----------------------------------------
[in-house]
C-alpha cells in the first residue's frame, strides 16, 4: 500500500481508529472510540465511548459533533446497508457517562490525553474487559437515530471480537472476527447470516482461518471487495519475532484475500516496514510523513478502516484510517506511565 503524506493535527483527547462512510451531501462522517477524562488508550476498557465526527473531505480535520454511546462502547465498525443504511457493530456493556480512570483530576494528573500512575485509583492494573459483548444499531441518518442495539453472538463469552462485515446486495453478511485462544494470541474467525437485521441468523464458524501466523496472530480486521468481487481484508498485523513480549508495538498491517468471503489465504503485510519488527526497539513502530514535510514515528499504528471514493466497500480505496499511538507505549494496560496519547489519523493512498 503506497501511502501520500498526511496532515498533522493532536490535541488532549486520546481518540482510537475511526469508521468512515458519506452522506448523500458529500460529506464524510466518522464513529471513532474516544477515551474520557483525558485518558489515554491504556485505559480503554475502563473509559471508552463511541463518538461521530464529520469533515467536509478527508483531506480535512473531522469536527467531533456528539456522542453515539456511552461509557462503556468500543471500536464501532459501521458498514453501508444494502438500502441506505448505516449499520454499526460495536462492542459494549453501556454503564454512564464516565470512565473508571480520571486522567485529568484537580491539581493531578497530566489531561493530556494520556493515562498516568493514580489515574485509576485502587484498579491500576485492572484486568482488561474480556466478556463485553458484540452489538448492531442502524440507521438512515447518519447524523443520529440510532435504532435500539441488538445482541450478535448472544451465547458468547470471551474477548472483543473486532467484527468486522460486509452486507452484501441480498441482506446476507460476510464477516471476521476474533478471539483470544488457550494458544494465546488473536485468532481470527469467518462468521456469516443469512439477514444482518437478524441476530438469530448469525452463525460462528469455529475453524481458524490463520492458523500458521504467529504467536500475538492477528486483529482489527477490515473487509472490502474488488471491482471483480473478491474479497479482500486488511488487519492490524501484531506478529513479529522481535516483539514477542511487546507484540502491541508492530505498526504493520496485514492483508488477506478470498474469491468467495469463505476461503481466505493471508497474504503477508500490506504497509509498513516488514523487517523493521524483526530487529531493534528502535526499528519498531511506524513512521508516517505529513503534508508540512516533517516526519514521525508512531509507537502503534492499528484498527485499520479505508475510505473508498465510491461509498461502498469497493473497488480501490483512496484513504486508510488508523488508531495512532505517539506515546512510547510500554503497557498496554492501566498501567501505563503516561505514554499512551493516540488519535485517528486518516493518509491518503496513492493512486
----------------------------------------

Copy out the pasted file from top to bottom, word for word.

[in-house]
C-alpha cells in the first residue's frame, strides 16, 4: 500500500481508529472510540465511548459533533446497508457517562490525553474487559437515530471480537472476527447470516482461518471487495519475532484475500516496514510523513478502516484510517506511565 503524506493535527483527547462512510451531501462522517477524562488508550476498557465526527473531505480535520454511546462502547465498525443504511457493530456493556480512570483530576494528573500512575485509583492494573459483548444499531441518518442495539453472538463469552462485515446486495453478511485462544494470541474467525437485521441468523464458524501466523496472530480486521468481487481484508498485523513480549508495538498491517468471503489465504503485510519488527526497539513502530514535510514515528499504528471514493466497500480505496499511538507505549494496560496519547489519523493512498 503506497501511502501520500498526511496532515498533522493532536490535541488532549486520546481518540482510537475511526469508521468512515458519506452522506448523500458529500460529506464524510466518522464513529471513532474516544477515551474520557483525558485518558489515554491504556485505559480503554475502563473509559471508552463511541463518538461521530464529520469533515467536509478527508483531506480535512473531522469536527467531533456528539456522542453515539456511552461509557462503556468500543471500536464501532459501521458498514453501508444494502438500502441506505448505516449499520454499526460495536462492542459494549453501556454503564454512564464516565470512565473508571480520571486522567485529568484537580491539581493531578497530566489531561493530556494520556493515562498516568493514580489515574485509576485502587484498579491500576485492572484486568482488561474480556466478556463485553458484540452489538448492531442502524440507521438512515447518519447524523443520529440510532435504532435500539441488538445482541450478535448472544451465547458468547470471551474477548472483543473486532467484527468486522460486509452486507452484501441480498441482506446476507460476510464477516471476521476474533478471539483470544488457550494458544494465546488473536485468532481470527469467518462468521456469516443469512439477514444482518437478524441476530438469530448469525452463525460462528469455529475453524481458524490463520492458523500458521504467529504467536500475538492477528486483529482489527477490515473487509472490502474488488471491482471483480473478491474479497479482500486488511488487519492490524501484531506478529513479529522481535516483539514477542511487546507484540502491541508492530505498526504493520496485514492483508488477506478470498474469491468467495469463505476461503481466505493471508497474504503477508500490506504497509509498513516488514523487517523493521524483526530487529531493534528502535526499528519498531511506524513512521508516517505529513503534508508540512516533517516526519514521525508512531509507537502503534492499528484498527485499520479505508475510505473508498465510491461509498461502498469497493473497488480501490483512496484513504486508510488508523488508531495512532505517539506515546512510547510500554503497557498496554492501566498501567501505563503516561505514554499512551493516540488519535485517528486518516493518509491518503496513492493512486